The name of a German national is governed by German law, even if his or her name is shown differently on a foreign birth certificate.
1. If parents were married when the child was born
A child whose parents are married at the time of the child’s birth and who bear a married name (Ehename) will obtain the parents’ married name as birth name. No name declaration is needed. If the parents got married outside of Germany and made a name declaration abroad please email us in advance to check if this married name might be recognised.
In cases where the parents are married, but do not have a married name, the parents will have to make a name declaration in order for the child to obtain a birth name, even if the child has already been registered abroad under a certain name. If the parents have already made a name declaration for the first child, choosing German law and the father’s or mother’s name for their child, all future children will automatically receive this name. No further name declaration is needed. When applying for a passport, please provide the name certificate for the first child.
2. If parents were not married when the child was born
A child whose parents are unmarried at the time of the child’s birth will usually have the mother’s surname as birth name. Therefore, if you want the child to have the mother’s name, a name declaration is not necessary.
3. Name declarations for the name as in the British or other European birth certificate
As of 29 January 2013, a new statutory provision applies (Article 48 of the Introductory Act to the Civil Code, EGBGB) under which family names which have been acquired during a habitual residence in any EU country and have been registered there in a register of births can be recognised. Therefore, parents have the option to declare the name of their child as entered in the British birth certificate (including double names). If the parents make such a name declaration for their child according to Art. 48 EGBGB, the name declaration will be valid only for this child.
4. Name declarations opting for the law of one parent’s nationality
In cases where one parent has another nationality, it may be possible to opt for this law to become applicable to the child’s name. The name will then be governed by the law of that parent’s nationality, so a double name may be possible if that law permits it (or indeed any other combination). However, you should bring documents showing that the name you would like to declare for your child is accepted by the foreign law. If the parents chose foreign law for the name of their child, the name declaration will be only valid for this child.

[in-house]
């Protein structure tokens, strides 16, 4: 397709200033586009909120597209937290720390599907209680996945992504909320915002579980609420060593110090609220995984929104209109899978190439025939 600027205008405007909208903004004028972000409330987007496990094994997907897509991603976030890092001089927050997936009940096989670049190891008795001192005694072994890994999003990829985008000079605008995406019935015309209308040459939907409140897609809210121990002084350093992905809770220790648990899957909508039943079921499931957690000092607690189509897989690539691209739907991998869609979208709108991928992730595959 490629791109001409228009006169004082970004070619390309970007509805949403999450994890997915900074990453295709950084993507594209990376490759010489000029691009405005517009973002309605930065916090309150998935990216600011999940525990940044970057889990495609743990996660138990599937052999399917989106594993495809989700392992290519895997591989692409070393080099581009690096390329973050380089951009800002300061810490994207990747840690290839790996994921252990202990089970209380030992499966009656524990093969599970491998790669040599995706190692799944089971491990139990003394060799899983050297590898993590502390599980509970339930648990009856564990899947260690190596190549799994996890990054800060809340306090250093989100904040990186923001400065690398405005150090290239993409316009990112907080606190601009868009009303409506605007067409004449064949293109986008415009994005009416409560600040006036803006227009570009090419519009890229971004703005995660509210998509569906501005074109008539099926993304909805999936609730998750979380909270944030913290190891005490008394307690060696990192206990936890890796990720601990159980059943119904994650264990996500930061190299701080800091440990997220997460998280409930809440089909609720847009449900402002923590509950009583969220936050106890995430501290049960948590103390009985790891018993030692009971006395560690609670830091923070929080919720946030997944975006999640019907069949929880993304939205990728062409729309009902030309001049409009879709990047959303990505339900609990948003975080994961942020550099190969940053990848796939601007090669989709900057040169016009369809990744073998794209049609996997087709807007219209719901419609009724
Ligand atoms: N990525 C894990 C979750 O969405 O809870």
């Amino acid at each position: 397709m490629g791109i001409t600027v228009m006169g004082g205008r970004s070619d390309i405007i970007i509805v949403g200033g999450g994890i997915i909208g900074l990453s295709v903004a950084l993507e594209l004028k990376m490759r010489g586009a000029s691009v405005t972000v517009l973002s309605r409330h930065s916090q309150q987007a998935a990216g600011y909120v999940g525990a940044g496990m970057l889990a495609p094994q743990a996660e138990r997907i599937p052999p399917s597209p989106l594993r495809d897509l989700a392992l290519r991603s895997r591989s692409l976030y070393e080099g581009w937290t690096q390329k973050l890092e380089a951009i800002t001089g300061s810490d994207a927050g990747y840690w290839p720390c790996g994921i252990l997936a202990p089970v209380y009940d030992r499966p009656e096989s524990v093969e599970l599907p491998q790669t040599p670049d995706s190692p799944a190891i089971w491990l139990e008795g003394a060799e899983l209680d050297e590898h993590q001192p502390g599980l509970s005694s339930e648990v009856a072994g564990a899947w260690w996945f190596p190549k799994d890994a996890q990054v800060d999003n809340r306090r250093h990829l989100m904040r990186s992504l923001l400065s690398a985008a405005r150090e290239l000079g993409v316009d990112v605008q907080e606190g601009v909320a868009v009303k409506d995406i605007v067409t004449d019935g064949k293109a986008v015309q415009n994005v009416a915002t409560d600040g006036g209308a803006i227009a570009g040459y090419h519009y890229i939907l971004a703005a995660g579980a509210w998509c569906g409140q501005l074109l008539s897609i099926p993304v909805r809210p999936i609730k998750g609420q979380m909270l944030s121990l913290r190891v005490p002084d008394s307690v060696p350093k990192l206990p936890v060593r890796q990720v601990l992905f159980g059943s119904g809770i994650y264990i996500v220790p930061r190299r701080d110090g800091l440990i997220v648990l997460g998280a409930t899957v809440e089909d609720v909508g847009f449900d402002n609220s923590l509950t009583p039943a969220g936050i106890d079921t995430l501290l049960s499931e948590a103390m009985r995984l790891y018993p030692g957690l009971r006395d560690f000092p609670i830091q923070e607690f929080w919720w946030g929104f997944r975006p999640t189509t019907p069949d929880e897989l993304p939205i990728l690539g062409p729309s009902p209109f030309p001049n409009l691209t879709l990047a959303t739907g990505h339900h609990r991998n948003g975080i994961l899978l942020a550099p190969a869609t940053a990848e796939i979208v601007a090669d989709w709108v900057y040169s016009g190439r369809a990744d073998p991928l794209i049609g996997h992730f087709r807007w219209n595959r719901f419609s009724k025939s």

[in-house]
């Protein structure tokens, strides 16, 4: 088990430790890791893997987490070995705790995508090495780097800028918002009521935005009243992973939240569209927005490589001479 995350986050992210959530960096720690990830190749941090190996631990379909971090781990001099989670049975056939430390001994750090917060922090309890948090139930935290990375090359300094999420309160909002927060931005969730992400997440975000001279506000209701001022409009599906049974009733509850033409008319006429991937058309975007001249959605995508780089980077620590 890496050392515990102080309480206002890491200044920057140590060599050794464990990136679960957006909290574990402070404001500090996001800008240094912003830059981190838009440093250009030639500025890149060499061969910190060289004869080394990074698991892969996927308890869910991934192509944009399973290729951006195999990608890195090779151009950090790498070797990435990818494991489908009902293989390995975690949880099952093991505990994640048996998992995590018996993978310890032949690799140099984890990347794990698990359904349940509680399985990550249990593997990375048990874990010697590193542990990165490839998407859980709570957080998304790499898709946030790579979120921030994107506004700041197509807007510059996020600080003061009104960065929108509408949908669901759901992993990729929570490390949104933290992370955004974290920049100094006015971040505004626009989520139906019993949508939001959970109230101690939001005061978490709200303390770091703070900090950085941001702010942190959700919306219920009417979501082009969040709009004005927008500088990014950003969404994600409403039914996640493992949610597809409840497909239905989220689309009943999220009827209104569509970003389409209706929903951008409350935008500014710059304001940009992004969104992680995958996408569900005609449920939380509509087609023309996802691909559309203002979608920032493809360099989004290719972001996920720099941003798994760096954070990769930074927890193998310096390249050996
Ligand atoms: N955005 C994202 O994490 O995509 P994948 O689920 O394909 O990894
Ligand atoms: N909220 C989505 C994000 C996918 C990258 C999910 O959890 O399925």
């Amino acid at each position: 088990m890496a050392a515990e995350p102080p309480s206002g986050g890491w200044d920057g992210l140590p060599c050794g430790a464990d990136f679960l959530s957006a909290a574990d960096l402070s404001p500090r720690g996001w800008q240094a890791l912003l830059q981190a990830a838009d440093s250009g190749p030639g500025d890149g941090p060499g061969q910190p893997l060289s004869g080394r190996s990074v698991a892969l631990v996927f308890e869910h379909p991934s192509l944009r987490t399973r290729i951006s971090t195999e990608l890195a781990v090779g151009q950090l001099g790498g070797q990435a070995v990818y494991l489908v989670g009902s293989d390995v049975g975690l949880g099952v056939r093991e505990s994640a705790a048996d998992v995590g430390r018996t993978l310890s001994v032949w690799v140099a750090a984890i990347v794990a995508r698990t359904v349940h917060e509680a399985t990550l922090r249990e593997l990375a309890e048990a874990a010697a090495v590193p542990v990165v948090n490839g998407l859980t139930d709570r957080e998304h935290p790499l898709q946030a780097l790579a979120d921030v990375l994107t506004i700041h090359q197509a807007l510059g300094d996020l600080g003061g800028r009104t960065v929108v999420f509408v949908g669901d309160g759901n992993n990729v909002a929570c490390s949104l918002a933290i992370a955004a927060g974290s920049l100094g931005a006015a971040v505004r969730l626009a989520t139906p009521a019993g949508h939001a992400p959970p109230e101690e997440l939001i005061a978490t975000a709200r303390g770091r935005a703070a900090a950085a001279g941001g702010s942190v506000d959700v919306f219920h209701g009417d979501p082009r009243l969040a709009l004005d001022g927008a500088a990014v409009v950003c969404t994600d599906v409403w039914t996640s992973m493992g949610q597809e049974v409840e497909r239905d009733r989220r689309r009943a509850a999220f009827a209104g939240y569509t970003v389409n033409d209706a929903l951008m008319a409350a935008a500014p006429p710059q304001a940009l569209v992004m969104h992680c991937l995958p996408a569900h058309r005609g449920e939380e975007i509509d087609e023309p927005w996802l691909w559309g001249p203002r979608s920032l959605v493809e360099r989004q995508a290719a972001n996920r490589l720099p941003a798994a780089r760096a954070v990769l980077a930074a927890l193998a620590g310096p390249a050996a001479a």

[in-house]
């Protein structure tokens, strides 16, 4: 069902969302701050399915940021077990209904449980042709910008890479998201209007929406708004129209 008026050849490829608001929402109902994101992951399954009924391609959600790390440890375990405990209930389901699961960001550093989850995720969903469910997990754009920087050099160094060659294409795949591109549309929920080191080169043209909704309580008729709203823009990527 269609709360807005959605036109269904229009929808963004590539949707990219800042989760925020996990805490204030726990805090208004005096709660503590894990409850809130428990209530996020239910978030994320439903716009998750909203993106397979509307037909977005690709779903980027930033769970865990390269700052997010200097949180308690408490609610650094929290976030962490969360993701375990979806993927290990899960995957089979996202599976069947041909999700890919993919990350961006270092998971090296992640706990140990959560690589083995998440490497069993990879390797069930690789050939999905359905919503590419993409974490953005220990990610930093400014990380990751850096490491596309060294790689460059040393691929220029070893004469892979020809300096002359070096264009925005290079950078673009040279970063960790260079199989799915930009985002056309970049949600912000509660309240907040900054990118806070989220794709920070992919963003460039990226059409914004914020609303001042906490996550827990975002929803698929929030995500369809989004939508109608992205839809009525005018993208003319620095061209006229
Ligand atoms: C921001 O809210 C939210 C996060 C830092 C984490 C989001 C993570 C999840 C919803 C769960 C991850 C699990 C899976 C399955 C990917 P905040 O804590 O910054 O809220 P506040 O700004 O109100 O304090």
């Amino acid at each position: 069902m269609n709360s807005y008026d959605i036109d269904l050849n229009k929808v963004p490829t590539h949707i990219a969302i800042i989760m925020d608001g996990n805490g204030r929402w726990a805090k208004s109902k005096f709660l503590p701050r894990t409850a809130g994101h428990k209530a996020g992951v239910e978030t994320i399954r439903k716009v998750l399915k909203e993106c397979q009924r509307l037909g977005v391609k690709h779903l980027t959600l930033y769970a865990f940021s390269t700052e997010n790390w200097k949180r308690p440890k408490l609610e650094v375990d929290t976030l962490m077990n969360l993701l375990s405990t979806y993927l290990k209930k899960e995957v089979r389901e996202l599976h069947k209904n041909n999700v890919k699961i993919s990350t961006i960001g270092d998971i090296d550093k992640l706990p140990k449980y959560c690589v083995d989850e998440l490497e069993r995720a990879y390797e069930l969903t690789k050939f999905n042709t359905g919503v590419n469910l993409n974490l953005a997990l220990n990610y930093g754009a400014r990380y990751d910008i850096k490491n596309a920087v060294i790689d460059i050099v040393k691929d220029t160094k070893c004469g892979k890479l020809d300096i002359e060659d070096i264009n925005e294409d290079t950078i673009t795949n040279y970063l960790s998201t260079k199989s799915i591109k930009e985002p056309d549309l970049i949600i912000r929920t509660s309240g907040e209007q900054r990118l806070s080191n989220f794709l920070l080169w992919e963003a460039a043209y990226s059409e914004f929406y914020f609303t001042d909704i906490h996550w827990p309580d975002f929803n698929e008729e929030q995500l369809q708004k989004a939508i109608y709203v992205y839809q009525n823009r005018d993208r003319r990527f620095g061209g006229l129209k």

In order to make a name declaration for your child, please book an appointment for a name declaration (appointment booking system below). Please read the general information about naming law and the procedure on our website before booking an appointment. Both parents and children of 14 years or older must be present since their signatures on the name declaration form must be certified. If you are of age and do not bear a name according to German law yet, you can make the name declaration on your own. The parents do not need to be present in this case. However the documents listed below are necessary for your application.
If you would like to submit your name declaration with one of our Honorary Consuls or in cases involving surrogacy, please contact us beforehand:
At the appointment, the following documents are required as originals and two photocopies each:
- Completed name declaration form (please only fill out the first page of the form in German and do not sign the declaration yet) which can be downloaded below
- Valid passports for both parents (or German identity card/Personalausweis)
- Birth certificates of both parents
- Child’s birth certificate (“full” version – stating the parents)
- Child’s passport if applicable
- If you wish to make a name declaration by choosing the foreign law of one parent (see above nr. 4), proof that the child bears the intended name under the law of the respective country (passport or birth certificate issued by the authorities of that country)
- If you are married: your marriage certificate
- Divorce decree absolute for divorcees
- Naturalisation certificate for naturalised German nationals or „Staatsangehörigkeitsausweis“ if you have one
- Proof of residence in the UK (for example council tax bill or utility bill)
- German deregistration certificate (Abmeldebescheinigung) from your last German place of residence or current registration certificate (Meldebescheinigung) from your most recent address in Germany
- Translations of foreign documents (usually not required for English or “international” documents, for example international birth certificates)
- Birth certificates (“full” version – stating the parents) of all other children of the parents including older siblings
- Name certificates of other children of the parents if applicable
Depending on the case more documents can become necessary or may subsequently be requested by the relevant registry office (Standesamt) in Germany. Some register offices will also ask for German translations of documents in English or Apostilles on foreign documents. You will be informed by email later on in the process if this will be necessary in your case.